Psychoanalysis and Political Theology: Link Post (with some Commentary)

I haven’t had a lot of time to write much on the blog lately or participate in our friends’ blogs, but wanted to highlight some good things that have been happening on Dømmer selv! and at Jeremy Ridenour’s blog.

First, Dave Mesing recently hosted a book event on Eric Santner’s On The Psychotheology of Everyday Life.

Jeremy Ridenour has posted some commentary on the recent issue of Political Theology. He responds to some of John Milbank’s remarks on psychoanalysis and Kenneth Reinhold’s article on Lacan and theology. It’s very difficult to find a copy of the journal though, as they don’t have Athens access. I’ve uploaded the articles for now, though they may ask me to take them down.

I think many of the articles are good, though I was annoyed to see the usual kind of RO arguments being made by Milbank and Bell. Bell’s article in particular seemed to me very bad. His basic argument is (still, after all these years) that the Church (whatever that is, he doesn’t tell us in any concrete language, though some poetic overtures are made to an idealized version) is the true democratic institution as it is always open. Actually, it bears being quoted so people are sure I’m not just making this up:

Coles’s conception of the problematic of democracy provides another way to frame the argument advanced here. The democratic visions of Hardt, Negri and Agamben falter because they embrace the ateleological responsibilities of democracy to the exclusion of the teleological responsibilities. They have replaced the proper tensional relation between the teleological and the ateleological with the antagonistic and mutually exclusive disjunctive: either telos or freedom. As a result, their vision of the coming community is eternally fugitive and random. […] So long as the church is on pilgrimage, it must be open, receptive,  vulnerable, democratic. Insofar as the church seeks to include all in a common life that it is   is intrinsically open, receptive, democratic. So long as Christ continues to appear in the stranger, so long as God is faithful to the Jews, and so long as divine providence continues to scatter wisdom everywhere abroad, the church is open. So long as sin persists in its own life, so long as it is a corpus permixtum, it is open and vulnerable. So long as it is charged with the ministry of reconciliation, of communion, and there remains even one “outsider,” even one who has not been invited or welcomed, so long as there is time, the church will always have room for one more perspective, one more language, one more custom, one more voice, in its chorus of praise and thanksgiving. And even when the church concludes its pilgrimage and arrives at the heavenly banquet, it will remain open, receptive, democratic. For so long as its  articipation in the communion of the divine life is that of the finite with the infinite, its openness, its  receptivity will continue as it delves ever deeper into the love and joy and peace that is without end.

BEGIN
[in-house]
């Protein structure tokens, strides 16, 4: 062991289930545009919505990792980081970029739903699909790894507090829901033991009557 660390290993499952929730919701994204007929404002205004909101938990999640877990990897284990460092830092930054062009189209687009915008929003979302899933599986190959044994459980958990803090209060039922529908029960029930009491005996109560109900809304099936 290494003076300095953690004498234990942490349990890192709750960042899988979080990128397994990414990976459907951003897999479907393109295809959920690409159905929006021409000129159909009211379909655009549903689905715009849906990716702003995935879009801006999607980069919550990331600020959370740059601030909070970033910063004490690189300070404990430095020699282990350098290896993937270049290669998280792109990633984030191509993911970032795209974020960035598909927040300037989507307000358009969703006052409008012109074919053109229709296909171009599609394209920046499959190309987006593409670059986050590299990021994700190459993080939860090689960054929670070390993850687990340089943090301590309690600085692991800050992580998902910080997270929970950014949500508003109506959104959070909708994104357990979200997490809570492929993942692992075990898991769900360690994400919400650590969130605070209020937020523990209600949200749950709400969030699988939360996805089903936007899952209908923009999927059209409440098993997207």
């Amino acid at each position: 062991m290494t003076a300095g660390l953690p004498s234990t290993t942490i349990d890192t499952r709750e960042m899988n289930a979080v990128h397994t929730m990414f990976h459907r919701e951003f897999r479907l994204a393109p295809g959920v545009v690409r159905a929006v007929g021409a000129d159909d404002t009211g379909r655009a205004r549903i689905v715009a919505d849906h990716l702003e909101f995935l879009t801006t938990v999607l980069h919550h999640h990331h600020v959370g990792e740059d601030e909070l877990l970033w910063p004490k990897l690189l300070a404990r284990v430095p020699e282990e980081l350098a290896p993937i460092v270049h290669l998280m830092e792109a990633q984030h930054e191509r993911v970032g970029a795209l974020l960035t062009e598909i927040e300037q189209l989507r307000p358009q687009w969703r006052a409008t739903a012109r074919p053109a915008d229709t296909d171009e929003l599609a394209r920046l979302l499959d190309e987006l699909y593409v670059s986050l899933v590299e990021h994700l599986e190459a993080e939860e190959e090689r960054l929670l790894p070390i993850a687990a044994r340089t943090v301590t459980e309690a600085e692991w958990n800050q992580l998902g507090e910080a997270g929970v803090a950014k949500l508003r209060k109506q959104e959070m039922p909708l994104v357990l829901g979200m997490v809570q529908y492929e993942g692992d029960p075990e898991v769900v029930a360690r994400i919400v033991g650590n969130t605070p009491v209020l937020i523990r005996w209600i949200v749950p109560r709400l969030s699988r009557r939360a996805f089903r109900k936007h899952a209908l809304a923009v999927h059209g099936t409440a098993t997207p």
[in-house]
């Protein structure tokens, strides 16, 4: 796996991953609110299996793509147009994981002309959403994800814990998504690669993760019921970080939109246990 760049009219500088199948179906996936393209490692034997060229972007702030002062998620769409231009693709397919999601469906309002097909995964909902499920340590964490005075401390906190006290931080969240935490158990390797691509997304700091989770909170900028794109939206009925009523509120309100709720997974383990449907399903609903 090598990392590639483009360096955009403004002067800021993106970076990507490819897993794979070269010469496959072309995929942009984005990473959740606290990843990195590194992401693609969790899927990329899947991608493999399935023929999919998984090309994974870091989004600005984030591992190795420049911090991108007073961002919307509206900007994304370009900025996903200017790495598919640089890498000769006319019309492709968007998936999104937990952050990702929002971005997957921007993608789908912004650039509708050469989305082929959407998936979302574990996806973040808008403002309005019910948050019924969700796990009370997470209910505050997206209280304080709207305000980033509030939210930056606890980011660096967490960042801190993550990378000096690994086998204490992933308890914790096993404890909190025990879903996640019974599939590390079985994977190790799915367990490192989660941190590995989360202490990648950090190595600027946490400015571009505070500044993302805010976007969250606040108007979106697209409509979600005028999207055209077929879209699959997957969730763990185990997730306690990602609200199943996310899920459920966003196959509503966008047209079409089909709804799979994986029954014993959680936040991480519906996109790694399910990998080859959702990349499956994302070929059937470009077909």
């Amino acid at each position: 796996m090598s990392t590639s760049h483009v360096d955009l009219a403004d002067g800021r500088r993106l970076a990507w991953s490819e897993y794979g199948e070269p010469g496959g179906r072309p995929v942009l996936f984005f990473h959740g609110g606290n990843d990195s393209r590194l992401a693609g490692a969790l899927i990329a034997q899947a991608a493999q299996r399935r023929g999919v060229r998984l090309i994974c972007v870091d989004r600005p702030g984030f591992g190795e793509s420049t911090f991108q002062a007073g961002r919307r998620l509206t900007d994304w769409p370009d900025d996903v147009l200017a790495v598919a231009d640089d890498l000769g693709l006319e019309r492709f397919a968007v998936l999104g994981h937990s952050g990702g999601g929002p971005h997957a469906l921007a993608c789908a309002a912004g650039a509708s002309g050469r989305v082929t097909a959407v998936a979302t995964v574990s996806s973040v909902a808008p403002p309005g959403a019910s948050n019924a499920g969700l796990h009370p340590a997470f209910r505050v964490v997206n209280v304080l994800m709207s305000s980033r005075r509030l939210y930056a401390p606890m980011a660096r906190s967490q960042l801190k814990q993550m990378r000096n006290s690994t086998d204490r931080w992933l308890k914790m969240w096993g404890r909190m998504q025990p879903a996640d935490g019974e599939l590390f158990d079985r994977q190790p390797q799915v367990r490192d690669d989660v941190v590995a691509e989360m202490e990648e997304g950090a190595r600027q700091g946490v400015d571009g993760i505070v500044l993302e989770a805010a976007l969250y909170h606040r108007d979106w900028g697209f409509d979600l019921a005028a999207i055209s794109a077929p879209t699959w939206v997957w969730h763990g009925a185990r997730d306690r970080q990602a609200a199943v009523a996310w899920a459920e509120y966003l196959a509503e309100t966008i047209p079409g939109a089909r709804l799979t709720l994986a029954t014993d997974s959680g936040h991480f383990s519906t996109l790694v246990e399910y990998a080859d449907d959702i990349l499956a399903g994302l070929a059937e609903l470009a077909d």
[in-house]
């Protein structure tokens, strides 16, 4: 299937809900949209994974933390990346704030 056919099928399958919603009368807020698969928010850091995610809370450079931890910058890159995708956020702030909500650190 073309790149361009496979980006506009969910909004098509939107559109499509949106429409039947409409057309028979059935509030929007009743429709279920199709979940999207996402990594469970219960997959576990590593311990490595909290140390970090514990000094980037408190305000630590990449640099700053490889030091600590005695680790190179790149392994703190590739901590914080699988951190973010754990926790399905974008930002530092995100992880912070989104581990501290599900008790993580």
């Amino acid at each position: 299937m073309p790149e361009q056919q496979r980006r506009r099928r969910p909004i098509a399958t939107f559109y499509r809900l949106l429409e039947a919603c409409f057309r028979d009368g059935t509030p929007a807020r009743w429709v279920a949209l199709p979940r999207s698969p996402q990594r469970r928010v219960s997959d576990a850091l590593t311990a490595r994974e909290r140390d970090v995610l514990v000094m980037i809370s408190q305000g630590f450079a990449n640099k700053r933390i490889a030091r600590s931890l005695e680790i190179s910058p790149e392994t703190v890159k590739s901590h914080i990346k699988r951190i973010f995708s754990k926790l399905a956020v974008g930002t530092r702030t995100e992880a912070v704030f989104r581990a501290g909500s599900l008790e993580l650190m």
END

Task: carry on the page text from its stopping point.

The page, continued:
In short, the Church must always win because the Church must always win. If the argument of the paper was simply that certain theorists of democracy (and he includes quite a strange list of folks here) had misread Augustine and that Augustine’s own thought is more democractic than they realize, well, that would be fine. Historically I suppose there would be something of interest there and though I don’t really see Augustine’s connection to the kind of political projects that Hardt & Negri are involved in, sure, why not. But the point is to argue for something called the Church without any recognition of the empirical, historical failures of the various institutions that claim to be the Church. In distinction to Bell, Hardt & Negri have a very nuanced and considered discussion of the failures of communist movements. That sort of humility would be very welcome from these political-ecclesiologists, but I have the impression they’re just trying to convince themselves in a day and age when most of the religious institutions they are fighting for have lost all progressive credibility (or, in other words, if you fight on the side of the poor you get defrocked, but if you rape 200 deaf children you’ll still get a pension out of “the extended grace” of the Church).

3 thoughts on “Psychoanalysis and Political Theology: Link Post (with some Commentary)

  1. It’s really unclear to me that Agamben is a “theorist of democracy.” I suppose you could make the argument — but Radox types aren’t really into making arguments when it comes to their idiosyncratic readings.

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